Thursday, May 29, 2014

Invisible WIMPs?

At first, scientists were pretty sure something called "dark matter" existed because when they looked at the way the universe behaved, it seemed obvious that there was something there. What it was, nobody knew. And in fact, there was no evidence that it existed.

This would make sense, since the "dark" part of the name means that it didn't radiate energy or do anything else that either our senses or our sense extensions like telescopes and other instruments could detect.

More recently, some evidence for dark matter's existence has shown up because of the one thing it does have, gravity. When astronomers look at things far away, the light, radio waves, x-rays, etc. that they use to observe them is "warped" slightly by gravity of things in between us and them. When that warping happens but no source of gravity is visible, then the most likely candidate is dark matter.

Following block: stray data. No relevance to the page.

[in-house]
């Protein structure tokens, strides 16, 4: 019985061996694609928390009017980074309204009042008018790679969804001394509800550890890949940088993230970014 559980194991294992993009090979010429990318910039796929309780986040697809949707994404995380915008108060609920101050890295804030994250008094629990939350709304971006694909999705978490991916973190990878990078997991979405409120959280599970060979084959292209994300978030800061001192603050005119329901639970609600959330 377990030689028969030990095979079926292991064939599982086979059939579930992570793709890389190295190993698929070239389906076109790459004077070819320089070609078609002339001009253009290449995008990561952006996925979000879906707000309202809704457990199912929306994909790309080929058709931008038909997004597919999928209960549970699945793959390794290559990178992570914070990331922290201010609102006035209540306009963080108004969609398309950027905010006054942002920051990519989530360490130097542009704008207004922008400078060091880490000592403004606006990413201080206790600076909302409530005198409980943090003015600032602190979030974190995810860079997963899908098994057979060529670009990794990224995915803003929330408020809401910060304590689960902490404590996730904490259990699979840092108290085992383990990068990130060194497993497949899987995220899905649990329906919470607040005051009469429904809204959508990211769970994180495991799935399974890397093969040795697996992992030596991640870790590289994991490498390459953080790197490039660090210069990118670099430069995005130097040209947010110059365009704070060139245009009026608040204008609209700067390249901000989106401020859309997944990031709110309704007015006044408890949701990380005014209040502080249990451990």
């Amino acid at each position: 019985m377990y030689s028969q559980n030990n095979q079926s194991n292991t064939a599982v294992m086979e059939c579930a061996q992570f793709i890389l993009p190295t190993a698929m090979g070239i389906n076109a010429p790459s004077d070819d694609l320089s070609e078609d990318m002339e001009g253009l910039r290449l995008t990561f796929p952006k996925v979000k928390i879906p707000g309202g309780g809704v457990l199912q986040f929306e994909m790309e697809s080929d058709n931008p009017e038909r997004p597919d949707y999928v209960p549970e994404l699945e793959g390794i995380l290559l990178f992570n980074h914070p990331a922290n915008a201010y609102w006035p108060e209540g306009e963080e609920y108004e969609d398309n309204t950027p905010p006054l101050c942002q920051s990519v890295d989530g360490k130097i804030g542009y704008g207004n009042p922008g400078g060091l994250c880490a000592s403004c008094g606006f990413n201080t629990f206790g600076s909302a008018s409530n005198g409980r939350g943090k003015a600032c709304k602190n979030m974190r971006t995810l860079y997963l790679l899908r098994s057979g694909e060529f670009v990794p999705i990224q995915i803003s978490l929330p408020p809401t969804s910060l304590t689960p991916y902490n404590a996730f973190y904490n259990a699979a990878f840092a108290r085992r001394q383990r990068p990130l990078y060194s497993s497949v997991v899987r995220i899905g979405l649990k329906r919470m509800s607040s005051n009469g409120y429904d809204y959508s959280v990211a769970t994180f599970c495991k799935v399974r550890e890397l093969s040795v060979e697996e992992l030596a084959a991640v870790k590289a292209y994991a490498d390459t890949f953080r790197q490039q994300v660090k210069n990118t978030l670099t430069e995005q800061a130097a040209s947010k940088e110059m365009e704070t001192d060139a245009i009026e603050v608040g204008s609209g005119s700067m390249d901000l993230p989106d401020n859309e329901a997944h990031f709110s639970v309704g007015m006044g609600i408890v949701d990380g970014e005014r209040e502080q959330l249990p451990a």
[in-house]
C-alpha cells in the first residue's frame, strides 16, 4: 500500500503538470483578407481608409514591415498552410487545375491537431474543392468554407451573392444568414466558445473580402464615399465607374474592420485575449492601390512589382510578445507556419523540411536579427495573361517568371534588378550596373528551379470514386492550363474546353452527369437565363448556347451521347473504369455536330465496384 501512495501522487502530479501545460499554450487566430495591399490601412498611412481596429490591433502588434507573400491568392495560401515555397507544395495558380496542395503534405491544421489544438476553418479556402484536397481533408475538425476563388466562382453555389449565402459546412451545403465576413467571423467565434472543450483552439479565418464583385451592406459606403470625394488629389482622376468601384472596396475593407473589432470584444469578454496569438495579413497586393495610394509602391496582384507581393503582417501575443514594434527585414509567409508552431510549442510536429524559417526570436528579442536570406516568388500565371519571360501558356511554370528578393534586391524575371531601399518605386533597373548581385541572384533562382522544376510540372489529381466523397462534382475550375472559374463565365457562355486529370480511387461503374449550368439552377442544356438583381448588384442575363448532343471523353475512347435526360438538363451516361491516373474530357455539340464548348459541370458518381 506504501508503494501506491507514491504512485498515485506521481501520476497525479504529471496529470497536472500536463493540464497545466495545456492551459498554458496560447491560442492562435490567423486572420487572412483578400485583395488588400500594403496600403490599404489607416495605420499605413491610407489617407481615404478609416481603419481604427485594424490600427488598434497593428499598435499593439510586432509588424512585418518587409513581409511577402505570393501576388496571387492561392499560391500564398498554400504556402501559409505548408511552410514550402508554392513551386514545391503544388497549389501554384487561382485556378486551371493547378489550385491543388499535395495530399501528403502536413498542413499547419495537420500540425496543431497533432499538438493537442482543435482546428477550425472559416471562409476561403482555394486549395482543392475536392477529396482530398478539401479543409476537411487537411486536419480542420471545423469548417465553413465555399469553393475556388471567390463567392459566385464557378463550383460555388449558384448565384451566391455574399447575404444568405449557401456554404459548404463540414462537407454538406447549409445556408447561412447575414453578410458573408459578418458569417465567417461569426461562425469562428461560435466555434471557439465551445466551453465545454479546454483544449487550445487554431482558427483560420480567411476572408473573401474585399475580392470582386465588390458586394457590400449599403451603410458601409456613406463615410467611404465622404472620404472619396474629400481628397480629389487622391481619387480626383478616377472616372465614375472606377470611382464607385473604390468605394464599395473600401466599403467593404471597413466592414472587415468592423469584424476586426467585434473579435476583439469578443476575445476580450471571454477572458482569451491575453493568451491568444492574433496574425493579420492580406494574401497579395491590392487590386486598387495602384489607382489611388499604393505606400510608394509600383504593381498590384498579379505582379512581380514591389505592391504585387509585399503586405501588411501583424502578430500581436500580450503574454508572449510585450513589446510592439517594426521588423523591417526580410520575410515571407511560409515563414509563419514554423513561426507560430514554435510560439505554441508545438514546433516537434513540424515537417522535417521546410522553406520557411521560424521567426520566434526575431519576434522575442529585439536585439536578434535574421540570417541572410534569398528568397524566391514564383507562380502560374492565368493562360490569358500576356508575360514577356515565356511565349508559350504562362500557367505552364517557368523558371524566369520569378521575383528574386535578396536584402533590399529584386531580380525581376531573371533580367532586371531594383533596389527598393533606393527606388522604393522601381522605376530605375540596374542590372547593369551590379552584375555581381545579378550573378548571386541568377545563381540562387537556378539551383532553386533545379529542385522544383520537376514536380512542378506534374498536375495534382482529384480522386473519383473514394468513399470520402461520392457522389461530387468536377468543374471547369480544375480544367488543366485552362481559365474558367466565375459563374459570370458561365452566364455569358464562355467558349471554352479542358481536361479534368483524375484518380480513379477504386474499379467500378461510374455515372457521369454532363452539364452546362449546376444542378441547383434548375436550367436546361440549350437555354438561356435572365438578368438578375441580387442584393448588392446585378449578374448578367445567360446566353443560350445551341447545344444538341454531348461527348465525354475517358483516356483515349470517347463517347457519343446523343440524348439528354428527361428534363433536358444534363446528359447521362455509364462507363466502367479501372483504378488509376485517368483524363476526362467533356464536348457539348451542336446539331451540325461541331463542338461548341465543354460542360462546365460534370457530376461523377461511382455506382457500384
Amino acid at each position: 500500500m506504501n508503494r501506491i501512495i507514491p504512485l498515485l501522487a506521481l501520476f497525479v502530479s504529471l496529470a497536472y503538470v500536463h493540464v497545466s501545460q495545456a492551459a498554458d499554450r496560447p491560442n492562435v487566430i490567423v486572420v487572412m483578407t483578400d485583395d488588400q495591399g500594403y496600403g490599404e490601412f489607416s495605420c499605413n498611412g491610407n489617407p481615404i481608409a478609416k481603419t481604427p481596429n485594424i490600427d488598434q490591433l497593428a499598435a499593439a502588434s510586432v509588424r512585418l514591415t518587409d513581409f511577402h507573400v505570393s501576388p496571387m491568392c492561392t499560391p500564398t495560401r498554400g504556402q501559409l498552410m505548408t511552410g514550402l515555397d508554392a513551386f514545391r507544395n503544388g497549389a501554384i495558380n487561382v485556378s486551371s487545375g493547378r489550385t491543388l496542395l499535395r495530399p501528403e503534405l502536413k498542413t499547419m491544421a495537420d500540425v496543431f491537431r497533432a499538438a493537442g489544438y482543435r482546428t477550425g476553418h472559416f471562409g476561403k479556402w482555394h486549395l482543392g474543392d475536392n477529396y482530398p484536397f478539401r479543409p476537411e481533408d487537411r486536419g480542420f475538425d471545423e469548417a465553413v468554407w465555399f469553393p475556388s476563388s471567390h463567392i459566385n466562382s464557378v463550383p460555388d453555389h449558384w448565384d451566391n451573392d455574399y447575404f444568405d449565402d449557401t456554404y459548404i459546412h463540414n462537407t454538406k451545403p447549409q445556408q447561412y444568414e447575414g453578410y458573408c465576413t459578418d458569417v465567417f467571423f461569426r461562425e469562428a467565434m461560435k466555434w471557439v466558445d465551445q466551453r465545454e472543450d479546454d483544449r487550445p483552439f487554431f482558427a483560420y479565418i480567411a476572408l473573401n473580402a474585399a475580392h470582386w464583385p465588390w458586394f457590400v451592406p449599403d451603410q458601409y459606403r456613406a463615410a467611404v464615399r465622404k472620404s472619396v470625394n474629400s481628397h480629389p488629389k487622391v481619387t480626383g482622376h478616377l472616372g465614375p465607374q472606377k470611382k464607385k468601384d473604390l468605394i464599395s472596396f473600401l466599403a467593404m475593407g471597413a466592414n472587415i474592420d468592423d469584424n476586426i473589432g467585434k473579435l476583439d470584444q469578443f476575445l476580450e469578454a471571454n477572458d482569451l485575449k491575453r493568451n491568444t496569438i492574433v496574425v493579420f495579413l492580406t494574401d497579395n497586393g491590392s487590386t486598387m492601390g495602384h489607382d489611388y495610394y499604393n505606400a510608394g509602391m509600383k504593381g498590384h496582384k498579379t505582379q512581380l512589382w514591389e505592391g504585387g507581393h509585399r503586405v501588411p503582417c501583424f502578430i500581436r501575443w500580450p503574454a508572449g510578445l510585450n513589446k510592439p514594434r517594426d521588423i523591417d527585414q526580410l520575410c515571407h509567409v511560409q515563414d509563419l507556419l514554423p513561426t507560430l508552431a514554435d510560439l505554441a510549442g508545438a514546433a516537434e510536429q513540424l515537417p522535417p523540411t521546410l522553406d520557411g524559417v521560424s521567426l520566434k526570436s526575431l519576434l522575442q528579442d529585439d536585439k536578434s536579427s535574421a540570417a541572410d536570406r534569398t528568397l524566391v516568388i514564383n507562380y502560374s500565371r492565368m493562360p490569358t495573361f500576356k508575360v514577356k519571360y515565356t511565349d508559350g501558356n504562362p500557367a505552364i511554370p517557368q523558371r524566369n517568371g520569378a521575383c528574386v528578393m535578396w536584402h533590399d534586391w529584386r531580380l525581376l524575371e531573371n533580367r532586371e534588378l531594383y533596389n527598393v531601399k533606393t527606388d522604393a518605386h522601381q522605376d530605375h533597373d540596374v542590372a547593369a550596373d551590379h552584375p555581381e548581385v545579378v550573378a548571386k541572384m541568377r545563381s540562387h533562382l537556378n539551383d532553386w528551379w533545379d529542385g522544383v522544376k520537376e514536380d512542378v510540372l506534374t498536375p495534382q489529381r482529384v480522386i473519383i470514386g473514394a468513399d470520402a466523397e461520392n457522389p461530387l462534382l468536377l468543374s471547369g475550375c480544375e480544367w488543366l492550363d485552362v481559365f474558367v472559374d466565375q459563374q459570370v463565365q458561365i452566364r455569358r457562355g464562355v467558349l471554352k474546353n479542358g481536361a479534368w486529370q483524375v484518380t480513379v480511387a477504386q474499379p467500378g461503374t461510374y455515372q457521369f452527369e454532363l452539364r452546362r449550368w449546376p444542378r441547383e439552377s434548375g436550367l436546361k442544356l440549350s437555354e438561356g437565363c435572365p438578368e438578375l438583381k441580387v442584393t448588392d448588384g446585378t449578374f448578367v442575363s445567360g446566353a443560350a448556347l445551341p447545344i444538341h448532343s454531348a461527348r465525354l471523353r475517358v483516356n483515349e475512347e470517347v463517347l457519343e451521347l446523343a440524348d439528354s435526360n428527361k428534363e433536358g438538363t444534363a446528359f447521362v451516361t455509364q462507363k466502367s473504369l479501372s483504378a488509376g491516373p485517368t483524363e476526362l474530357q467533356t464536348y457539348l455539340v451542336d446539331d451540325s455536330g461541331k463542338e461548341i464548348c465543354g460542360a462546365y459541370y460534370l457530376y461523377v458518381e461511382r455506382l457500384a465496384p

So now the question is, what makes up dark matter? Everyday matter is made up of atoms and the subatomic particles which make atoms. Dark matter can't be those, because we can see them. The "guess" name for the mysterious substance's components is "Weakly Interacting Massive Particles," or WIMPs. They have mass, because they have gravity. They interact weakly, compared to regular particles, which is why they have to be detected by gravity.

But WIMPs are still a theory, until some evidence of them can be found. That's tough, because of that whole "weakly interacting" thing. So the hunt goes on.

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